While superconductivity and magnetism are generally believed to be mutually exclusive, surprisingly, in this new material, superconducting correlations...

Im Focus: Studying fundamental particles in materials

Laser-driving of semimetals allows creating novel quasiparticle states within condensed matter systems and switching between different states on ultrafast time scales

Studying properties of fundamental particles in condensed matter systems is a promising approach to quantum field theory. Quasiparticles offer the opportunity...

Im Focus: Designing Architecture with Solar Building Envelopes

Among the general public, solar thermal energy is currently associated with dark blue, rectangular collectors on building roofs. Technologies are needed for aesthetically high quality architecture which offer the architect more room for manoeuvre when it comes to low- and plus-energy buildings. With the “ArKol” project, researchers at Fraunhofer ISE together with partners are currently developing two façade collectors for solar thermal energy generation, which permit a high degree of design flexibility: a strip collector for opaque façade sections and a solar thermal blind for transparent sections. The current state of the two developments will be presented at the BAU 2017 trade fair.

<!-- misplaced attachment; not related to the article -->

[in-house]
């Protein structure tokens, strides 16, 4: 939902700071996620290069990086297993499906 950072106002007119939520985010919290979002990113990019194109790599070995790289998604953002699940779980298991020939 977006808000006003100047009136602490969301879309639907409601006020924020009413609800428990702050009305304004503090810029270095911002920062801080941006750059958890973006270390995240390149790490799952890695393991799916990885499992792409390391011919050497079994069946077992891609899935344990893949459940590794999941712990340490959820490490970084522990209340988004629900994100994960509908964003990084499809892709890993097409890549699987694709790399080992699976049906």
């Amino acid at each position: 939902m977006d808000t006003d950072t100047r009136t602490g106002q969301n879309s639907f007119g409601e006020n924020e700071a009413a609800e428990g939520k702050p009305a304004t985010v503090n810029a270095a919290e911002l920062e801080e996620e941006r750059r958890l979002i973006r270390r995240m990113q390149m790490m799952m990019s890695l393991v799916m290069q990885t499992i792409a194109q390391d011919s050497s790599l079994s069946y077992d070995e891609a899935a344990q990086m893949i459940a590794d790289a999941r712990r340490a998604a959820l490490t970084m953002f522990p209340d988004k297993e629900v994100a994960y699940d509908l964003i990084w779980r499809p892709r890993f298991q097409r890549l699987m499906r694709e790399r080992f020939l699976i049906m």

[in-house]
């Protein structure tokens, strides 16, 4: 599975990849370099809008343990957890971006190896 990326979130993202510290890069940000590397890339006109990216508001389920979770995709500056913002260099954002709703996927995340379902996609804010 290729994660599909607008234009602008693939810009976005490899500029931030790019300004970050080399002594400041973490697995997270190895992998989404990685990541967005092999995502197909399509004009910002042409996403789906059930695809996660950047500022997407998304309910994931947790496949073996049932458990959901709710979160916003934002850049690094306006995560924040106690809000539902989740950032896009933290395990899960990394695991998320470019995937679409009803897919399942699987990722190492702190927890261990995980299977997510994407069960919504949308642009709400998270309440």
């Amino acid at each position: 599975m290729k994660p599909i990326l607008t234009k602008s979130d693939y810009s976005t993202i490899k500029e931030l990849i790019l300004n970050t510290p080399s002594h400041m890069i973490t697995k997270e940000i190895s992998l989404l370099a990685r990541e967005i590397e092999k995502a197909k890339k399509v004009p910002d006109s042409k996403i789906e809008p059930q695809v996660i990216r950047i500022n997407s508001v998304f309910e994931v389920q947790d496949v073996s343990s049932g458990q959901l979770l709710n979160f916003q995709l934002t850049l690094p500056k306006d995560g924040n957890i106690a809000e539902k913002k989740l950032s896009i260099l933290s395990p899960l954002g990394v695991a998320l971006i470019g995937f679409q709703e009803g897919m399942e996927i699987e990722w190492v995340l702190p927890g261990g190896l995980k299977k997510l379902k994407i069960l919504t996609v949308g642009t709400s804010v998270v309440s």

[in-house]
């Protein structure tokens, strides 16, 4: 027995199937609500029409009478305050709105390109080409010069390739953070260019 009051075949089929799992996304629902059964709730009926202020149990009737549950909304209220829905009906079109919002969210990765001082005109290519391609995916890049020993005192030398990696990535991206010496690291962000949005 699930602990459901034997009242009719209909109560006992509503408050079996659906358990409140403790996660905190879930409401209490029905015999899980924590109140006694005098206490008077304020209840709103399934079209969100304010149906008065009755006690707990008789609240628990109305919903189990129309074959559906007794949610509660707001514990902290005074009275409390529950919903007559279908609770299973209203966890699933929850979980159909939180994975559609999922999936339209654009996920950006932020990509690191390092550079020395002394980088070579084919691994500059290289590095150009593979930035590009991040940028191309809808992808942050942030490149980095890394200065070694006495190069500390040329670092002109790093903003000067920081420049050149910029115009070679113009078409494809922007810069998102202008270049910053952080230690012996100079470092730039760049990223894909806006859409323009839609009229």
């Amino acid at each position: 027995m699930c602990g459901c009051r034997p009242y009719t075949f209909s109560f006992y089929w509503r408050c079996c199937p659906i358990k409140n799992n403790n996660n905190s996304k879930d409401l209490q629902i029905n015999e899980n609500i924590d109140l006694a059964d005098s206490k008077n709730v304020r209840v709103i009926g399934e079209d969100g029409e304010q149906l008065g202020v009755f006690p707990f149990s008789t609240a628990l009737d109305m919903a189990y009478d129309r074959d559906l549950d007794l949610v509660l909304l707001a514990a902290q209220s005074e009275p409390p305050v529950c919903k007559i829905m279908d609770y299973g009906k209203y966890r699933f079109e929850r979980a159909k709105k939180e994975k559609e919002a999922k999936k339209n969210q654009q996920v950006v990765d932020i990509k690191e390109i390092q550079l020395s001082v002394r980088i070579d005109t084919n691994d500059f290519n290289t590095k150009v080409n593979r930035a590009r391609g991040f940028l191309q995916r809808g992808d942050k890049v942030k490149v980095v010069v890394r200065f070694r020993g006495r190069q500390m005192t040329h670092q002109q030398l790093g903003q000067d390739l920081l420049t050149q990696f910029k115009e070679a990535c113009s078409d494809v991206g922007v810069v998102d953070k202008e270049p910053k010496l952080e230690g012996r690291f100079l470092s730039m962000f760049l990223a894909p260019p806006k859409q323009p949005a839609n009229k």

As part of the “ArKol – development of architecturally highly integrated façade collectors with heat pipes” project, Fraunhofer ISE together with its partners...

All Focus news of the innovation-report >>>

Anzeige

Anzeige

Event News

Sustainable Water use in Agriculture in Eastern Europe and Central Asia

19.01.2017 | Event News

12V, 48V, high-voltage – trends in E/E automotive architecture

10.01.2017 | Event News

2nd Conference on Non-Textual Information on 10 and 11 May 2017 in Hannover

09.01.2017 | Event News

 
Latest News

Helmholtz International Fellow Award for Sarah Amalia Teichmann

20.01.2017 | Awards Funding

An innovative high-performance material: biofibers made from green lacewing silk

20.01.2017 | Materials Sciences

Ion treatments for cardiac arrhythmia — Non-invasive alternative to catheter-based surgery

20.01.2017 | Life Sciences

VideoLinks
B2B-VideoLinks
More VideoLinks >>>